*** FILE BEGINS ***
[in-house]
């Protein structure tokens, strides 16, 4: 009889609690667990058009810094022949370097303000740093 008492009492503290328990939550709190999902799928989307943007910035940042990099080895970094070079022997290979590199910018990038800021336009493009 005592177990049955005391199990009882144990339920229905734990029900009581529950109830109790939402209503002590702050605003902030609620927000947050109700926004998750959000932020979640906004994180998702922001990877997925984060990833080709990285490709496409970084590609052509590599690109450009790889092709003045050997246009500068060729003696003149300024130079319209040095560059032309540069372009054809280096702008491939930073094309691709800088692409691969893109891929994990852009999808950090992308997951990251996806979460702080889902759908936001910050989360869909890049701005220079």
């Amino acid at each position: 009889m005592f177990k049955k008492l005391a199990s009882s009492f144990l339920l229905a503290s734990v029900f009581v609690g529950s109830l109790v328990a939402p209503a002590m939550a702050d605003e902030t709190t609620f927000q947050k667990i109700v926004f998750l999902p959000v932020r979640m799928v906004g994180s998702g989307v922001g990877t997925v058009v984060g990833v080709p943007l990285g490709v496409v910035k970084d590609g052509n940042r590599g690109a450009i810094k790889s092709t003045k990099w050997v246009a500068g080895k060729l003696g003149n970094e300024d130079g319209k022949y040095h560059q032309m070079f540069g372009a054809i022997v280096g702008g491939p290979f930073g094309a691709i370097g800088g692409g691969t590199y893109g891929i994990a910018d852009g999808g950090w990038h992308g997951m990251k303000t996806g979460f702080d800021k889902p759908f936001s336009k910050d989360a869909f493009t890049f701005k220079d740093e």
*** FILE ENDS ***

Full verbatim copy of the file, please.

[in-house]
């Protein structure tokens, strides 16, 4: 009889609690667990058009810094022949370097303000740093 008492009492503290328990939550709190999902799928989307943007910035940042990099080895970094070079022997290979590199910018990038800021336009493009 005592177990049955005391199990009882144990339920229905734990029900009581529950109830109790939402209503002590702050605003902030609620927000947050109700926004998750959000932020979640906004994180998702922001990877997925984060990833080709990285490709496409970084590609052509590599690109450009790889092709003045050997246009500068060729003696003149300024130079319209040095560059032309540069372009054809280096702008491939930073094309691709800088692409691969893109891929994990852009999808950090992308997951990251996806979460702080889902759908936001910050989360869909890049701005220079």
């Amino acid at each position: 009889m005592f177990k049955k008492l005391a199990s009882s009492f144990l339920l229905a503290s734990v029900f009581v609690g529950s109830l109790v328990a939402p209503a002590m939550a702050d605003e902030t709190t609620f927000q947050k667990i109700v926004f998750l999902p959000v932020r979640m799928v906004g994180s998702g989307v922001g990877t997925v058009v984060g990833v080709p943007l990285g490709v496409v910035k970084d590609g052509n940042r590599g690109a450009i810094k790889s092709t003045k990099w050997v246009a500068g080895k060729l003696g003149n970094e300024d130079g319209k022949y040095h560059q032309m070079f540069g372009a054809i022997v280096g702008g491939p290979f930073g094309a691709i370097g800088g692409g691969t590199y893109g891929i994990a910018d852009g999808g950090w990038h992308g997951m990251k303000t996806g979460f702080d800021k889902p759908f936001s336009k910050d989360a869909f493009t890049f701005k220079d740093e």